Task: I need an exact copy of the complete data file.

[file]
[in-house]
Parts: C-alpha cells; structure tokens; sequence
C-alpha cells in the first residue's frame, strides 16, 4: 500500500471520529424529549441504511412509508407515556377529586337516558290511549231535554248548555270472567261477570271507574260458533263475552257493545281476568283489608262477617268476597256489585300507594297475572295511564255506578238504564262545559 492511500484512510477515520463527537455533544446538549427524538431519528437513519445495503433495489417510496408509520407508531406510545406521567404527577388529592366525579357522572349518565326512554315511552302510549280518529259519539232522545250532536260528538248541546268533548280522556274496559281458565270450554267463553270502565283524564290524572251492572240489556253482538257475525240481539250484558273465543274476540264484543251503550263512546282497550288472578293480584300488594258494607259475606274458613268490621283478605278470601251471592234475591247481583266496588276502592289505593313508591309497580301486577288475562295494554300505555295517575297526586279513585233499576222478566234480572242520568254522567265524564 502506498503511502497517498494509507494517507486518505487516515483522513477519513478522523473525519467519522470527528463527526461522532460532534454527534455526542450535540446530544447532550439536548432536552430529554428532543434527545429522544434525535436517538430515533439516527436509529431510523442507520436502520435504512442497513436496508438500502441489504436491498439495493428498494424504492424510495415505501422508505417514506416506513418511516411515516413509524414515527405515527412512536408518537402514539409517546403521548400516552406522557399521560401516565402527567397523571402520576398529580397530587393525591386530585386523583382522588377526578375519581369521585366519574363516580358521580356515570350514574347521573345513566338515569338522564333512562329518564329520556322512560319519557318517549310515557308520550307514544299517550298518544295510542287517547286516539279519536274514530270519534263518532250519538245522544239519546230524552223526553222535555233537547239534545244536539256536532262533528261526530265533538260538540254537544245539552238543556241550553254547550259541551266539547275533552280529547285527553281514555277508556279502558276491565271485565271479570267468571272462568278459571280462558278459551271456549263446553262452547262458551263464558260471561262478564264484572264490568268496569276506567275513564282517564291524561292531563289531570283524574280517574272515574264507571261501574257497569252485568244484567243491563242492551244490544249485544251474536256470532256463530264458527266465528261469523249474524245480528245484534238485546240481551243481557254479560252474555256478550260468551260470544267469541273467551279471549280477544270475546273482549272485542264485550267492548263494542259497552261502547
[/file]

[in-house]
Parts: C-alpha cells; structure tokens; sequence
C-alpha cells in the first residue's frame, strides 16, 4: 500500500471520529424529549441504511412509508407515556377529586337516558290511549231535554248548555270472567261477570271507574260458533263475552257493545281476568283489608262477617268476597256489585300507594297475572295511564255506578238504564262545559 492511500484512510477515520463527537455533544446538549427524538431519528437513519445495503433495489417510496408509520407508531406510545406521567404527577388529592366525579357522572349518565326512554315511552302510549280518529259519539232522545250532536260528538248541546268533548280522556274496559281458565270450554267463553270502565283524564290524572251492572240489556253482538257475525240481539250484558273465543274476540264484543251503550263512546282497550288472578293480584300488594258494607259475606274458613268490621283478605278470601251471592234475591247481583266496588276502592289505593313508591309497580301486577288475562295494554300505555295517575297526586279513585233499576222478566234480572242520568254522567265524564 502506498503511502497517498494509507494517507486518505487516515483522513477519513478522523473525519467519522470527528463527526461522532460532534454527534455526542450535540446530544447532550439536548432536552430529554428532543434527545429522544434525535436517538430515533439516527436509529431510523442507520436502520435504512442497513436496508438500502441489504436491498439495493428498494424504492424510495415505501422508505417514506416506513418511516411515516413509524414515527405515527412512536408518537402514539409517546403521548400516552406522557399521560401516565402527567397523571402520576398529580397530587393525591386530585386523583382522588377526578375519581369521585366519574363516580358521580356515570350514574347521573345513566338515569338522564333512562329518564329520556322512560319519557318517549310515557308520550307514544299517550298518544295510542287517547286516539279519536274514530270519534263518532250519538245522544239519546230524552223526553222535555233537547239534545244536539256536532262533528261526530265533538260538540254537544245539552238543556241550553254547550259541551266539547275533552280529547285527553281514555277508556279502558276491565271485565271479570267468571272462568278459571280462558278459551271456549263446553262452547262458551263464558260471561262478564264484572264490568268496569276506567275513564282517564291524561292531563289531570283524574280517574272515574264507571261501574257497569252485568244484567243491563242492551244490544249485544251474536256470532256463530264458527266465528261469523249474524245480528245484534238485546240481551243481557254479560252474555256478550260468551260470544267469541273467551279471549280477544270475546273482549272485542264485550267492548263494542259497552261502547